Thursday, October 11, 2012

Calculator Tricks - Part 1

First of all, I am home taking care of my dad today. He's doing fine, recovering from surgery.

I also want to thank everyone who reads this blog and leaves comments. I appreciate the input and conversation.




Don't have a scientific calculator and only have a simple calculator with you? Interested in maximizing the abilities of a simple calculator? Want to impress your friends and co-workers? This series is for you.

What do I mean by a simple calculator? it is the calculator that you find everywhere, not just produced by the big calculator manufacturers Hewlett Packard, Texas Instruments, Sharp, and Casio, but as a novelty item from companies with almost any color or design you like. If you prefer, there are thousands of calculator apps on almost any cell phone, tablet, or iPod Touch. I refer to this type of calculator as a "four-banger" because it's primary functions are the arithmetic functions (+, -, ×, ÷).

Part 1 will cover:

* Chain Mode
* The Memory Keys
* Arithmetic Operations

Chain Mode

I estimate that 99% of simple calculators operate on chain mode. That is calculations take place as you enter them, without regard to the Order of Operations. You may remember the expression "My Dear Aunt Sally" or it's expanded version "Please Excuse My Dear Aunt Sally" as a mnemonic for the Order of Operations.

Order of Operations:
Please (everything in Parenthesis gets priority)
Excuse (Exponents, roots, [sine, cosine, tangent, logarithm])
My Dear (Multiplication, Division)
Aunt Sally (Addition, Subtraction)

Here is how to know whether your calculator is operating in Chain Mode:

Type, in order: 4 + 2 × 3 =

Now using the proper order of operations, 4 + 2 × 3 = 10. However, calculators in chain mode don't "know" the order of operations. In that case, that calculator completes 4 + 2 first before multiplying the result by 3, giving a result of 18.

So if you type 4 + 2 × 3 = , in that order, and get 18, your calculator operates in Chain Mode. This means we have to manually take the Order of Operations into account to ensure we get the correct answer of 10.

One way to do this is rearrange the expression to 2 × 3 + 4. Typing the expression in this order will give us the correct answer, 10.

For this series, we will work with calculators operating in Chain Mode, which covers about 95% of simple calculators.

The Memory Keys

The simple calculator has four memory operations:
M+: Add whatever is in the display to Memory.
M-: Subtract whatever is in the display from Memory.
MR: Recall the contents of Memory.
MC: Clears the contents of Memory.

Often, you will see the key MRC. Press this key once to recall the contents of memory, twice to clear it.

For this series, I will keep MR and MC separate. Just remember if you are working with the MRC key, pressing MRC twice will clear memory.

The memory register is a key to advanced calculations on a simple calculator. One, it can help keep our calculations in proper operation. Second, it can store a number for later use.

Your calculator will give an indicator ("M" or "MEMORY") whenever a number other than zero is stored in memory. The memory is consider cleared when 0 is stored and the calculator does not display a memory indicator.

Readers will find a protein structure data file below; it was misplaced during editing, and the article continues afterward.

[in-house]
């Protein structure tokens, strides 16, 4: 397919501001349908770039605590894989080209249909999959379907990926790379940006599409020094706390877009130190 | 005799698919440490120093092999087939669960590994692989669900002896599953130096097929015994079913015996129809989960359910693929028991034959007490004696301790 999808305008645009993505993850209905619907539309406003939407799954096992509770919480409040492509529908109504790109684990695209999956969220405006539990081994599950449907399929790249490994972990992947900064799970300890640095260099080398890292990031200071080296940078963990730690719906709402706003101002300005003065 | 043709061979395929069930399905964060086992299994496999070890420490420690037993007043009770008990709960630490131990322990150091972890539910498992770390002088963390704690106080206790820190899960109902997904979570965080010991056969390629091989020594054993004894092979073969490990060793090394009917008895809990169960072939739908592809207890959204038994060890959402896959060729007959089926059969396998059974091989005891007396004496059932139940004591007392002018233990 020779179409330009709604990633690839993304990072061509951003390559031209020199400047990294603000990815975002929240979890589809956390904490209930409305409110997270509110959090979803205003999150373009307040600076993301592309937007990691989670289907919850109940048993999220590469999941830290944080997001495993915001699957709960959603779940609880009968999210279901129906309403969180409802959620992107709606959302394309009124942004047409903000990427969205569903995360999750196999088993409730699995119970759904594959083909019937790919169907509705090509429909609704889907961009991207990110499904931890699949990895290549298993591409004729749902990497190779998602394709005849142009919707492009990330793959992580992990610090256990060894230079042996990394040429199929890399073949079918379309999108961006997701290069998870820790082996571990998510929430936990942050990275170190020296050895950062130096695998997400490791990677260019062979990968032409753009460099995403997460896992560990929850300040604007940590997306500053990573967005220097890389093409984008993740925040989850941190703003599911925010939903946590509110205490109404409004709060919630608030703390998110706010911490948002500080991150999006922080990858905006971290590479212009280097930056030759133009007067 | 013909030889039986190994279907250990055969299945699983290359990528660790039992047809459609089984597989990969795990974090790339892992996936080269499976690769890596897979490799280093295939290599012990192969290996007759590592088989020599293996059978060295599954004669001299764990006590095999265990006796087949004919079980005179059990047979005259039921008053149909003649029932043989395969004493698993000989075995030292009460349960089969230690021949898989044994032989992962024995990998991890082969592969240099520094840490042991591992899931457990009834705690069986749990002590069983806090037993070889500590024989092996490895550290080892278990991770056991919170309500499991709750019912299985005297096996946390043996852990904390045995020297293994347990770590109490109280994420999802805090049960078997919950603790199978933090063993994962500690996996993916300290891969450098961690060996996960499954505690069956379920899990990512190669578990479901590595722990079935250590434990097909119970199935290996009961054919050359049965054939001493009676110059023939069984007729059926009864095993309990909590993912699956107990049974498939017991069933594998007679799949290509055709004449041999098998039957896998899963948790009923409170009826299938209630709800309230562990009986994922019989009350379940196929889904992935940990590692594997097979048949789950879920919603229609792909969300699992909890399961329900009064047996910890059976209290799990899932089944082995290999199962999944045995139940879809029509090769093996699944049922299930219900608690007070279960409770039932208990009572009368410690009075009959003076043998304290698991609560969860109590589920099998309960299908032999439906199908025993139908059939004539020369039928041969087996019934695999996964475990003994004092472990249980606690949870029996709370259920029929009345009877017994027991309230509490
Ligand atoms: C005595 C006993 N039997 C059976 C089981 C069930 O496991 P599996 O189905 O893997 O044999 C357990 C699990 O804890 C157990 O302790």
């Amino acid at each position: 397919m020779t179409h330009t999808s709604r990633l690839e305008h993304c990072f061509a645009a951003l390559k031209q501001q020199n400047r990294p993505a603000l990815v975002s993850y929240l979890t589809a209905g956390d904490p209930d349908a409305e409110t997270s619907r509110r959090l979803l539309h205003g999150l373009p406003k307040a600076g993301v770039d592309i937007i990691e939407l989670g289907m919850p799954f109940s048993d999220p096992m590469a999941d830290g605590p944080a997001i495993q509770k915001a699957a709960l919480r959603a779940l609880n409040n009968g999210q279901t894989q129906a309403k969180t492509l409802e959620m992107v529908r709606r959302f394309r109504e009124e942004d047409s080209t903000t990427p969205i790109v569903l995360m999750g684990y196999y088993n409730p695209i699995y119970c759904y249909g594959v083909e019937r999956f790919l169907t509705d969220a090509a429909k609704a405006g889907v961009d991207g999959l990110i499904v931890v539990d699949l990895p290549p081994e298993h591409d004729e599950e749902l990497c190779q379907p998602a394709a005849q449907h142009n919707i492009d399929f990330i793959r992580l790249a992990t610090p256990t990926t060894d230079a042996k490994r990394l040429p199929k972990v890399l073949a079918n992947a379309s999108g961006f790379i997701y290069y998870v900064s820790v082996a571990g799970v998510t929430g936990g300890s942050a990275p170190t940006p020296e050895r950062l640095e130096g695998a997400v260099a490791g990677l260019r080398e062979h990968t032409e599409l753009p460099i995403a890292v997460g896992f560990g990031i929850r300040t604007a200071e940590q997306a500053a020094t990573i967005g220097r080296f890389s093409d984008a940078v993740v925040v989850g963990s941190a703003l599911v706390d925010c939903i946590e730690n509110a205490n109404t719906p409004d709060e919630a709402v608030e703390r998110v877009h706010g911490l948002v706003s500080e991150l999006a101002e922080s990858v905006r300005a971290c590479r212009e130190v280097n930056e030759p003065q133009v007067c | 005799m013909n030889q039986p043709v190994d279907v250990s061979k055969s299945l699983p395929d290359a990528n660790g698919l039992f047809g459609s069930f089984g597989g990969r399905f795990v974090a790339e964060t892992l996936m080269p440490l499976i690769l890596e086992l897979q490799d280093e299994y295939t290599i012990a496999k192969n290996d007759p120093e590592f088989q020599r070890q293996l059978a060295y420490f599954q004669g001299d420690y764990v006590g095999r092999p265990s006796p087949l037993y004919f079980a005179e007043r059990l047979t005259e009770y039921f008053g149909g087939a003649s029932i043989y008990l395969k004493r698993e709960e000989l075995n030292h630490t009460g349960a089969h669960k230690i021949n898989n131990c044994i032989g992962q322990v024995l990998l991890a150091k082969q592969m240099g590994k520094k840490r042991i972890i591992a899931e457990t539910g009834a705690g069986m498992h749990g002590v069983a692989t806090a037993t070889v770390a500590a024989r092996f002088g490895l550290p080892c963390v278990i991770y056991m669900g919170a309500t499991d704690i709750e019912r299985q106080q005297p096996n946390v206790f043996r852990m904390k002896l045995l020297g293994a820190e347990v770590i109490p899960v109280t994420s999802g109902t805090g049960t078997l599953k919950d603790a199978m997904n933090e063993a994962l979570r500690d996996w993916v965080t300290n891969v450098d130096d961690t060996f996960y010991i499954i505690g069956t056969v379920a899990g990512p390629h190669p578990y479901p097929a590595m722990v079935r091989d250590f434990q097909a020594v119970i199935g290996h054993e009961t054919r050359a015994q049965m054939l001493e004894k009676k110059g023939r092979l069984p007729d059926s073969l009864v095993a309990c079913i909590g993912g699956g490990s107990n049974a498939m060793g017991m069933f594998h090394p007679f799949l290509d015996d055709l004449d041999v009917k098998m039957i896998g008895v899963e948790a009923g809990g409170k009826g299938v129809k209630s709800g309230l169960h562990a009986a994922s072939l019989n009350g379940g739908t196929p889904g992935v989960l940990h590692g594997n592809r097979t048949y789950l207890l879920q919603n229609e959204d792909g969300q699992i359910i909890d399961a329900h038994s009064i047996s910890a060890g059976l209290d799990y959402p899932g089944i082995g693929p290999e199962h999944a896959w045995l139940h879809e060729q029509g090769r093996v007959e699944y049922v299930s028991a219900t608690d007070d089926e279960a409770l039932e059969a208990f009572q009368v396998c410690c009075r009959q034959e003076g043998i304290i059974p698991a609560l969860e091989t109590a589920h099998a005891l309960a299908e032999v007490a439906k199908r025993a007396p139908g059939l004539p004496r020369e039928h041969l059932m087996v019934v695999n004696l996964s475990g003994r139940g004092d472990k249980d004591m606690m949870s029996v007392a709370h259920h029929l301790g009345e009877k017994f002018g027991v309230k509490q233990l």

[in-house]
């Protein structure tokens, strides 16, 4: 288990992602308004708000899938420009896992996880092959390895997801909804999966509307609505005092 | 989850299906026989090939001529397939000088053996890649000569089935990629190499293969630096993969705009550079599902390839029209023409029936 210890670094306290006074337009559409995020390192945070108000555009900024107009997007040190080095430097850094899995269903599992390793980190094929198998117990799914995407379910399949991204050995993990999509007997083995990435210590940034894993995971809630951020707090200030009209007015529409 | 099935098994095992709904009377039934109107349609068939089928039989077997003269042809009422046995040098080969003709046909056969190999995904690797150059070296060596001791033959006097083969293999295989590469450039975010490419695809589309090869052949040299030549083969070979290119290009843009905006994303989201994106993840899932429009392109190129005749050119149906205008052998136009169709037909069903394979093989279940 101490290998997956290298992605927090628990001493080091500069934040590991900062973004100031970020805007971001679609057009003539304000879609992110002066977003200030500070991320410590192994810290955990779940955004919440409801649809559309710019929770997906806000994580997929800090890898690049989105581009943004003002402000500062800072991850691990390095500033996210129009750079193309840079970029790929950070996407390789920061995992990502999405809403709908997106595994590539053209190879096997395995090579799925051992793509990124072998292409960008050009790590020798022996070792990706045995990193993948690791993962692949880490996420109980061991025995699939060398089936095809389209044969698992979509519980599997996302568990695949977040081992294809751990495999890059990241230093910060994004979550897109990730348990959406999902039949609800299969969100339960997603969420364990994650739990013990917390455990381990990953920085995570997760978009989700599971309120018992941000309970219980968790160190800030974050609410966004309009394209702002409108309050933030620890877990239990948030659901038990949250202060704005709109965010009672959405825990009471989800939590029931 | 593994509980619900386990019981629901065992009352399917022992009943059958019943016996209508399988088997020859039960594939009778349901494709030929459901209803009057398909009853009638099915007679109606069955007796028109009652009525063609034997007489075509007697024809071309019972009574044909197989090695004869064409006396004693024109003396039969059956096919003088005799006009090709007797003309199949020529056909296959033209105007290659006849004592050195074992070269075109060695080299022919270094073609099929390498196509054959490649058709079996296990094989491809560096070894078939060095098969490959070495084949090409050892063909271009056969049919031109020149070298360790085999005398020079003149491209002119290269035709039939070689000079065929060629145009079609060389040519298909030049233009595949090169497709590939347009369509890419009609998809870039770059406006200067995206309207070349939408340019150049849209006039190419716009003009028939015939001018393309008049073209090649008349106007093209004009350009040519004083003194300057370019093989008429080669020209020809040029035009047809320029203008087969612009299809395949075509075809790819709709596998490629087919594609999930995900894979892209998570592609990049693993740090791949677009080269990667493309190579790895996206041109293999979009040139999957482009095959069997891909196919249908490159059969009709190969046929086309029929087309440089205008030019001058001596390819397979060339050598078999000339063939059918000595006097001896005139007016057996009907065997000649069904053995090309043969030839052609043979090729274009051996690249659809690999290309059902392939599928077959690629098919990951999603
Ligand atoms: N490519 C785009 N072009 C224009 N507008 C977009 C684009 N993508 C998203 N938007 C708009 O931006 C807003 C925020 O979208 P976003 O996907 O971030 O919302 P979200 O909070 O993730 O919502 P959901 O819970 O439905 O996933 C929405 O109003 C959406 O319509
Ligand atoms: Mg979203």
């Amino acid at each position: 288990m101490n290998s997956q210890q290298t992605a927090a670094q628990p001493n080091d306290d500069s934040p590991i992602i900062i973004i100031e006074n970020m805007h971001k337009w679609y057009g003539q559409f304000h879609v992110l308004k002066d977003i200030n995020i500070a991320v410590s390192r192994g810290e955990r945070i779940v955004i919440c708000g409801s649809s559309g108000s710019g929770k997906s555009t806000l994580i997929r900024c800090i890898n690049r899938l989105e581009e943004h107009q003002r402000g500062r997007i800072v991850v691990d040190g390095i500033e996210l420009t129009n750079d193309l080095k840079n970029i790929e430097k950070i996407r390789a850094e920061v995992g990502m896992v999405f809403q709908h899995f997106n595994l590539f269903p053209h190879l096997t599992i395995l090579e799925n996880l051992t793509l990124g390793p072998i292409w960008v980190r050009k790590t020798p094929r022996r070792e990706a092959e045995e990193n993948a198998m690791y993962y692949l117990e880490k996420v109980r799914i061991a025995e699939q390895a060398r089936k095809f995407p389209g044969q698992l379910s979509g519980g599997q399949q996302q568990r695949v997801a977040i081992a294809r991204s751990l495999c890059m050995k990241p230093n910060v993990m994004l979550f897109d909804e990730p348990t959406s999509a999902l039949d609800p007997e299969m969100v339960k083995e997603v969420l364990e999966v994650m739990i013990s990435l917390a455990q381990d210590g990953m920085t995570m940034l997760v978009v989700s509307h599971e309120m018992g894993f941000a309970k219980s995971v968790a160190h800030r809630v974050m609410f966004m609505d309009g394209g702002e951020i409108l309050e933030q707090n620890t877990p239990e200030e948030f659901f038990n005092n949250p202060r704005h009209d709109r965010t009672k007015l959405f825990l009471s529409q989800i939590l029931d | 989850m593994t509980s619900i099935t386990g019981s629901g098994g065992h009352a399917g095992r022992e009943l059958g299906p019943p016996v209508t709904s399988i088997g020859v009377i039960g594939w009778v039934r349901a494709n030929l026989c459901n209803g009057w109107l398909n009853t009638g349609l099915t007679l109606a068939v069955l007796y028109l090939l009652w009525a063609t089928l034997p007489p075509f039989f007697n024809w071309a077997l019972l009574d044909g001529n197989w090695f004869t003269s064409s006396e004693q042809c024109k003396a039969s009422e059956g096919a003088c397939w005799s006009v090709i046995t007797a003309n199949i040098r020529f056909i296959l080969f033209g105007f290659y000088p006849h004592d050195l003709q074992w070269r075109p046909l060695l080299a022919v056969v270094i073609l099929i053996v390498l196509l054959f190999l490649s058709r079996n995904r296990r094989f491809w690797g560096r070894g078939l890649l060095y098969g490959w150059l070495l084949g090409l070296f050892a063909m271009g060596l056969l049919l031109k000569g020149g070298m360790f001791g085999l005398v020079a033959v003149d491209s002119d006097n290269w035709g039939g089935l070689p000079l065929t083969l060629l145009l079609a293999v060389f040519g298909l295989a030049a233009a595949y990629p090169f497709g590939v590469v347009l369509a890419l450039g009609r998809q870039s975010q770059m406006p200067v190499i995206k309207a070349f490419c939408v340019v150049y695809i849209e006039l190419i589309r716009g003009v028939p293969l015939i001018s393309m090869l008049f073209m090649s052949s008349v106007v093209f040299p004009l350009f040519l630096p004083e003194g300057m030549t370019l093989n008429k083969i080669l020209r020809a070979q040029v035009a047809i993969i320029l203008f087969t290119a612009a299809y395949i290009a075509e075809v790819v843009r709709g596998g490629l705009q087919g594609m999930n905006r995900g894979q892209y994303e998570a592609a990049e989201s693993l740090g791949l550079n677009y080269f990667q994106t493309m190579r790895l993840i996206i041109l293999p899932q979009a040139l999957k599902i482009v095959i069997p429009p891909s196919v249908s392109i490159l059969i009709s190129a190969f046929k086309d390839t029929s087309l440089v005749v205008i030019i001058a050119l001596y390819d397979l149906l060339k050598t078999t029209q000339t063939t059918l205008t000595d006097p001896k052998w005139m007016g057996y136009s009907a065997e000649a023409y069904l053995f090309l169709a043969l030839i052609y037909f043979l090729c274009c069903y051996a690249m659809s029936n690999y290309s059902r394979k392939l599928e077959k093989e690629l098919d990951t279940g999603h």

On to the Arithmetic Section.

Arithmetic Section

Let's tackle some common arithmetic calculations with the simple calculator to get the correct answers. Remember the order you press the keys is critical, since the simple calculator operates in Chain Mode.

For each section, I will give a proper keystroke to tackle the problem. Then I will give an example. Each capital letter (A, B, C, etc.) represents a variable.

1. A × B + C

This is a fairly simple expression. Just keep "Please Excuse My Dear Aunt Sally" in mind and you're gold.

A × B + C

Keystrokes: A × B + C =
Example: 8 × 6 + 3 = 51

Keystrokes: 8 × 6 + 3 =

The result is 51, which the correct result with the Order of Operations.

2. A × B + C × D

Now we have two multiplications to do before the addition. This is where the memory keys (M+, M-, MR, MC) come in handy. Before you start any operation involving memory, clear it first! Remember if your calculator has a MRC key, press it twice to clear memory.

A × B + C × D

A × B = M+
C × D = M+

Example: 4 × 1.95 + 3 × 0.99 = 10.77

4 × 1.95 = M+
(Display: 7.8 M)
3 × .99 = M+ (Display: 2.97 M)
MR (Display: 10.77 M)

3. A × B - C × D

This is similar to problem 2.

A × B - C × D

A × B = M+
C × D = M-

Example: 4 × 8.25 - 3 × 1.95 = 27.15

MC (always want to clear memory before beginning)
4 × 8.25 = M+ (Display: 33 M)
3 × 1.95 = M- (Display: 5.85 M)
MR (Display: 27.15 M)

The answer is 27.15.

4. A × (B + C)

Note the parenthesis around the addition of B and C. This time we work the addition first.

A × (B + C)

Keystrokes: B + C × A
Example: 8 × (6 + 3) = 72

Keystrokes: 6 + 3 (Display: 9)
× 8 = (Display: 72)

5. (A + B) ÷ (C + D)

A strategy is to work the denominator first, store the result in memory. Then work left to right.

(A + B) ÷ (C + D)

Keystrokes: MC
C + D = M+
(store denominator in memory)
A + B
÷ MR =

Example: (48 - 16) ÷ (3 + 1) = 8

Keystrokes: MC
3 + 1 = M+
(4 is stored in memory)
48 - 16 (working the numerator)
÷ MR = (divide by memory)

Display: 8 M

This ends Part 1 of our series. In part 2, we will work with fractions. Thanks,


This blog is property of Edward Shore, 2012.

1 comment:

Σ(1 / (a^n)) from n=1 to m

 Σ(1 / (a^n)) from n=1 to m This blog entry covers the sum of the series: Σ[1 / (a^n), n=1 to m] with n and m positive integers Specific Cas...